As a member of the Human Rights Council, the UK has given strong support to mandates (such as the Commission of Inquiry on Syria—sustained by a resolution on which the UK is chief sponsor) that monitor and report on the plight of people who have suffered violations or abuses because of their religious identity. Twice every year the EU sponsors a resolution at the UN on Freedom of Religion or Belief. This provides an opportunity to highlight specific developments. During a special session of the UNHRC on 1 September 2014, the UK requested a UN investigation into ISIL abuses, which would include those directed at Christians, as well as Yazidis and other religious and ethnic minorities.

Through a UK co-sponsored resolution the UN is calling on Iraq to protect members of religious and ethnic minorities, women and children, and members of groups in vulnerable situations, and to provide support to them. Barbaric acts by ISIL such as targeted killings, forced conversions, abductions, trafficking, slavery and sexual abuse carried out on the basis of ethnic, religious or sectarian discrimination will be confronted at the forthcoming UN General Assembly and UN Security Council meetings.

Nigeria

Katy Clark: To ask the Secretary of State for Foreign and Commonwealth Affairs what steps he is taking to secure the release of the Nigerian schoolgirls kidnapped by Boko Haram in April 2014. [207392]

Mr Swire: The UK remains committed to the search for the Chibok girls that are still missing, and to preventing such acts in the future. The Prime Minister announced on 14 May that the UK would provide surveillance assets and intelligence expertise to help in the search for the missing girls. The UK is committed to supporting Nigeria and its neighbours tackle the wider threat from Boko Haram. On 12 June we hosted a ministerial meeting for Nigeria, its neighbours and international partners in London which agreed measures to strengthen regional cooperation against Boko Haram. These measures included establishing a regional intelligence fusion cell and coordinated border patrols. The UK also approved bilateral support including military and intelligence cooperation. On 3 September I visited Nigeria, where I met both President Jonathan and Foreign Minister Wali. In those meetings I expressed the UK's deep sympathy for the plight of the school girls and discussed further measures for securing their release. The UK will continue to work closely with Nigeria and the international community to tackle the threat posed by terrorist groups such as Boko Haram.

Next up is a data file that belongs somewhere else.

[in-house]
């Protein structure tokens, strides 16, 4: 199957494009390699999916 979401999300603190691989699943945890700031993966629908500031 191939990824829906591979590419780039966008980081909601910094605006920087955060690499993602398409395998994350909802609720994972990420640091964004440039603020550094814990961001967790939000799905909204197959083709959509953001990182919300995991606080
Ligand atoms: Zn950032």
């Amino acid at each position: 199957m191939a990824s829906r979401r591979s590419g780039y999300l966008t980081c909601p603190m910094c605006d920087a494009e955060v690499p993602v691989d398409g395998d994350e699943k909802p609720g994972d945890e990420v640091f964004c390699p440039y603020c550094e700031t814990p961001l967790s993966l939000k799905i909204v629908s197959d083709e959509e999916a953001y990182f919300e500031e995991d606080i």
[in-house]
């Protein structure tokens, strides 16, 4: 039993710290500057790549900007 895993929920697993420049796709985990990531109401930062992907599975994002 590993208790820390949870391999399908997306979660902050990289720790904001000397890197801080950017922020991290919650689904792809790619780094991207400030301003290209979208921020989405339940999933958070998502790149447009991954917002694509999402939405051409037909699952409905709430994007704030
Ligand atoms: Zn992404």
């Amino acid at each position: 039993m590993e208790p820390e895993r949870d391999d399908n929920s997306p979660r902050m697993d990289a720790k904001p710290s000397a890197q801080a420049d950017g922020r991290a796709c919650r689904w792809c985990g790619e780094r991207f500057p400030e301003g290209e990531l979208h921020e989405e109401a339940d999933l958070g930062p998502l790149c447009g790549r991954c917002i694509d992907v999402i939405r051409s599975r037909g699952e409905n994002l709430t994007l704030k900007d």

Andrew Rosindell: To ask the Secretary of State for Foreign and Commonwealth Affairs what reports he has received of the declaration of a caliphate in areas of Nigeria. [207670]

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Mr Swire: Boko Haram’s claim to have established a caliphate in north eastern Nigeria does not have any credibility outside this group of terrorists. Boko Haram does not command widespread popular support. They continue to deliberately target the weak and vulnerable, causing suffering in communities of different faiths and ethnicities.

Andrew Rosindell: To ask the Secretary of State for Foreign and Commonwealth Affairs what estimate he has made of the number of British nationals in Nigeria. [207692]

James Duddridge: Consular section at our High Commission in Lagos estimate that there are approximately 20,000 British nationals living or working in Nigeria.

Nigerian immigration records at April this year indicate that 30,555 British nationals visited Nigeria between January and December 2013 (our Travel Advice states that on average 117,000 British nationals visit Nigeria each year). However it is important to note that many dual nationals (British/Nigerian nationals) may enter Nigeria using their Nigerian passport).

Consular section Lagos states that large numbers of British nationals are based in Lagos, Port Harcourt, Delta and Akwa Ibom States and Abuja.

North Africa

Andrew Rosindell: To ask the Secretary of State for Foreign and Commonwealth Affairs (1) what assessment he has made of the potential threat of Boko Haram spreading across Northern Africa; [207691]

(2) what estimate he has made of the number of countries in Northern Africa in which Boko Haram has a foothold; and if he will make a statement. [207693]

James Duddridge: Boko Haram concentrates its attacks in northern Nigeria but is regularly reported to operate in neighbouring countries, particularly Cameroon, Chad and Niger. It has reportedly conducted attacks and kidnappings in these countries. We have no evidence that Boko Haram is currently operating in North Africa.